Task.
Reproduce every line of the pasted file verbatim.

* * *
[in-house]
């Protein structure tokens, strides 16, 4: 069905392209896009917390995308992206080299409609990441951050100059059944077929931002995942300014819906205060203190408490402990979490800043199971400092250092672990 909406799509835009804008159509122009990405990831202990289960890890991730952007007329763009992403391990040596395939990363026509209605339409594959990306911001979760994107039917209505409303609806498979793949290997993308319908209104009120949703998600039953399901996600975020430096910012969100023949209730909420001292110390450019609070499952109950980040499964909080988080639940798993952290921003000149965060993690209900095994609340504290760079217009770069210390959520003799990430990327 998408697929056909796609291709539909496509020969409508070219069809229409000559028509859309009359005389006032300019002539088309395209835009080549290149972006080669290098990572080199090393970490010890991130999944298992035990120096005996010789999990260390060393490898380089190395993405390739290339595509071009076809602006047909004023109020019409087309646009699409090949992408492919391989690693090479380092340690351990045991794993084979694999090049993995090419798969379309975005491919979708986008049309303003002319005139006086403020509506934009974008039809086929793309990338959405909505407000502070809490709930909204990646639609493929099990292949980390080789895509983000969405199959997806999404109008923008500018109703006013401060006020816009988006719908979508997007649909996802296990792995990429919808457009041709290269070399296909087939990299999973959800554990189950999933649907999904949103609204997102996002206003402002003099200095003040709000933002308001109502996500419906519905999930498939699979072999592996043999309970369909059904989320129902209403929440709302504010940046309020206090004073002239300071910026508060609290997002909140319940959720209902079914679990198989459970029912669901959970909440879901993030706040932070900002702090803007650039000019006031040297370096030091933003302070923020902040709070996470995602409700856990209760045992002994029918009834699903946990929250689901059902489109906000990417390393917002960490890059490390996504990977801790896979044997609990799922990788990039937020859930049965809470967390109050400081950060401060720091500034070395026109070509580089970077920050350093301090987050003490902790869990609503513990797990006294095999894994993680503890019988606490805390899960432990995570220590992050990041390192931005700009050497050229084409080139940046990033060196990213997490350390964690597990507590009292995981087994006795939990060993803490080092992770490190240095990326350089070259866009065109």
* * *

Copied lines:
[in-house]
């Protein structure tokens, strides 16, 4: 069905392209896009917390995308992206080299409609990441951050100059059944077929931002995942300014819906205060203190408490402990979490800043199971400092250092672990 909406799509835009804008159509122009990405990831202990289960890890991730952007007329763009992403391990040596395939990363026509209605339409594959990306911001979760994107039917209505409303609806498979793949290997993308319908209104009120949703998600039953399901996600975020430096910012969100023949209730909420001292110390450019609070499952109950980040499964909080988080639940798993952290921003000149965060993690209900095994609340504290760079217009770069210390959520003799990430990327 998408697929056909796609291709539909496509020969409508070219069809229409000559028509859309009359005389006032300019002539088309395209835009080549290149972006080669290098990572080199090393970490010890991130999944298992035990120096005996010789999990260390060393490898380089190395993405390739290339595509071009076809602006047909004023109020019409087309646009699409090949992408492919391989690693090479380092340690351990045991794993084979694999090049993995090419798969379309975005491919979708986008049309303003002319005139006086403020509506934009974008039809086929793309990338959405909505407000502070809490709930909204990646639609493929099990292949980390080789895509983000969405199959997806999404109008923008500018109703006013401060006020816009988006719908979508997007649909996802296990792995990429919808457009041709290269070399296909087939990299999973959800554990189950999933649907999904949103609204997102996002206003402002003099200095003040709000933002308001109502996500419906519905999930498939699979072999592996043999309970369909059904989320129902209403929440709302504010940046309020206090004073002239300071910026508060609290997002909140319940959720209902079914679990198989459970029912669901959970909440879901993030706040932070900002702090803007650039000019006031040297370096030091933003302070923020902040709070996470995602409700856990209760045992002994029918009834699903946990929250689901059902489109906000990417390393917002960490890059490390996504990977801790896979044997609990799922990788990039937020859930049965809470967390109050400081950060401060720091500034070395026109070509580089970077920050350093301090987050003490902790869990609503513990797990006294095999894994993680503890019988606490805390899960432990995570220590992050990041390192931005700009050497050229084409080139940046990033060196990213997490350390964690597990507590009292995981087994006795939990060993803490080092992770490190240095990326350089070259866009065109």